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Lancet Diabetes Endocrinol. 2016 Jun;4(6):525-36. doi: 10.1016/S2213-8587(15)00482-9. Epub 2016 Feb 12.

The incretin effect in healthy individuals and those with type 2 diabetes: physiology, pathophysiology, and response to therapeutic interventions.

Author information

1
Diabetes Division, Department of Medicine I, St Josef Hospital (Ruhr-University Bochum), Bochum, Germany. Electronic address: michael.nauck@rub.de.
2
Diabetes Division, Department of Medicine I, St Josef Hospital (Ruhr-University Bochum), Bochum, Germany.

Abstract

The incretin effect describes the phenomenon whereby oral glucose elicits higher insulin secretory responses than does intravenous glucose, despite inducing similar levels of glycaemia, in healthy individuals. This effect, which is uniformly defective in patients with type 2 diabetes, is mediated by the gut-derived incretin hormones glucose-dependent insulinotropic polypeptide (GIP) and glucagon-like peptide-1 (GLP-1). The importance of the incretin effect for the maintenance of glucose homoeostasis is clearly established, and incretin-based therapies are among the most promising new therapies for type 2 diabetes. However, despite the effectiveness of these therapies in many patients, the idea that they restore the incretin effect is a common misconception. In type 2 diabetes, the endocrine pancreas remains responsive to GLP-1 but is no longer responsive to GIP, which is the most likely reason for a reduced or absent incretin effect. Incretin-based drugs, including GLP-1 receptor agonists and dipeptidyl peptidase 4 (DPP-4) inhibitors, stimulate GLP-1 receptors and thus augment insulin secretion in response to both oral and intravenous glucose stimulation, thereby abolishing any potential difference in the responses to these stimuli. These drugs therefore do not restore the defective incretin effect in patients. By contrast, some bariatric surgical procedures enhance GLP-1 responses and also restore the incretin effect in obese individuals with type 2 diabetes. Thus, not all biological actions elicited by the stimulation of GLP-1 receptors lead to quantitative changes to the incretin effect.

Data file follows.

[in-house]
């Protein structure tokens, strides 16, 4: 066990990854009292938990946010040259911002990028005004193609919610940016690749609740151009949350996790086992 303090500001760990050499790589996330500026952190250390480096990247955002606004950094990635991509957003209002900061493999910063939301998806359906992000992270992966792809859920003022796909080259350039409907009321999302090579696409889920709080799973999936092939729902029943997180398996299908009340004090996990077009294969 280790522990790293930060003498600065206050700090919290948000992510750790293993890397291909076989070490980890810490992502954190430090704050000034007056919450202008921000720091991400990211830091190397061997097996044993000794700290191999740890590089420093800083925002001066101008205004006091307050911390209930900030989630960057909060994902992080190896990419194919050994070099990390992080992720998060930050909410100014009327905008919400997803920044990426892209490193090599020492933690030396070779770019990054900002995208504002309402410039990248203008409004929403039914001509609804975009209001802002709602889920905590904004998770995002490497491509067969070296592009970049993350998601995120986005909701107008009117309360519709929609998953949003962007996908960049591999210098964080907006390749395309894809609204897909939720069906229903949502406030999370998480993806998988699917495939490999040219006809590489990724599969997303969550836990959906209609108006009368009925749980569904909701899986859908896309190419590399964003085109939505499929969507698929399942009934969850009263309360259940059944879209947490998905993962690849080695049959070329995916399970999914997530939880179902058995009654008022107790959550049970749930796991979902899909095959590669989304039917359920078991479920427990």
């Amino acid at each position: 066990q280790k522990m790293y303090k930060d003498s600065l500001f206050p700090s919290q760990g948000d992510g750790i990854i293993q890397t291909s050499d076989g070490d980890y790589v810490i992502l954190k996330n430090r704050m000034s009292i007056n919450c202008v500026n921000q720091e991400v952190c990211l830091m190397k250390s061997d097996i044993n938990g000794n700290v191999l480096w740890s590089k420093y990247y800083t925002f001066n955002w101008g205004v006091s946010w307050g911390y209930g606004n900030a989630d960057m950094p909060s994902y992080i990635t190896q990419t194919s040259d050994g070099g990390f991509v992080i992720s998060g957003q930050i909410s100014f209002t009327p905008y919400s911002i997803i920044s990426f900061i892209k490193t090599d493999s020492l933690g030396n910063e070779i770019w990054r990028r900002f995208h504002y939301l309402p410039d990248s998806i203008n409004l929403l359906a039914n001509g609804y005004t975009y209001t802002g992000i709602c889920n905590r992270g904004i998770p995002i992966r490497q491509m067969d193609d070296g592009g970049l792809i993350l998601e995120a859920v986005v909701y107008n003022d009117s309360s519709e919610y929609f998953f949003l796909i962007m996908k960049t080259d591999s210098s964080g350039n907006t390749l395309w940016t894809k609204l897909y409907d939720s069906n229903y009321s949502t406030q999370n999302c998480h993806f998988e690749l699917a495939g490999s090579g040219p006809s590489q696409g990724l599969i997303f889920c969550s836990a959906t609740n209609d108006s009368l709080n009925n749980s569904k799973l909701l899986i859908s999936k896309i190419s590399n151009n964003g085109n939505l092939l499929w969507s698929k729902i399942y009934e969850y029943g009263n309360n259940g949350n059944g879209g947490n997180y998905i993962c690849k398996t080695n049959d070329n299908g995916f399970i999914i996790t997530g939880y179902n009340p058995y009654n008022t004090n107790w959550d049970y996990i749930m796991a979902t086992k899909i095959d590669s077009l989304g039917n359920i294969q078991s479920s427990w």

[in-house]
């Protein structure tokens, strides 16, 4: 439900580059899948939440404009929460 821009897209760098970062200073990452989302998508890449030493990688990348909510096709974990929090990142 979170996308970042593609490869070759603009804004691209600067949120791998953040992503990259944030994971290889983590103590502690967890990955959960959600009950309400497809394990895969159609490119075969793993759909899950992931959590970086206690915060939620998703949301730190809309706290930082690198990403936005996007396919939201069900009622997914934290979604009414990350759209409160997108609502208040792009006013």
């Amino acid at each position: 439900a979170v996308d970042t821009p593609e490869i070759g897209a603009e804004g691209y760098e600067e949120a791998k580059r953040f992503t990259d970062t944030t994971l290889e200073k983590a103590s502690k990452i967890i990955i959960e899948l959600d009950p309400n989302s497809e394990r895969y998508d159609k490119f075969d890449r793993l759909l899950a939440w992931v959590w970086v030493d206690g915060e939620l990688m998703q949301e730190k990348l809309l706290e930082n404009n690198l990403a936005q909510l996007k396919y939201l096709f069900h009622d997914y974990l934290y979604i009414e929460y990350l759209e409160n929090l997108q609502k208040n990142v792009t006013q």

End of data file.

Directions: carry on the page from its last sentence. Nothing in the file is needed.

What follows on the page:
PMID:
26876794
DOI:
10.1016/S2213-8587(15)00482-9
[Indexed for MEDLINE]

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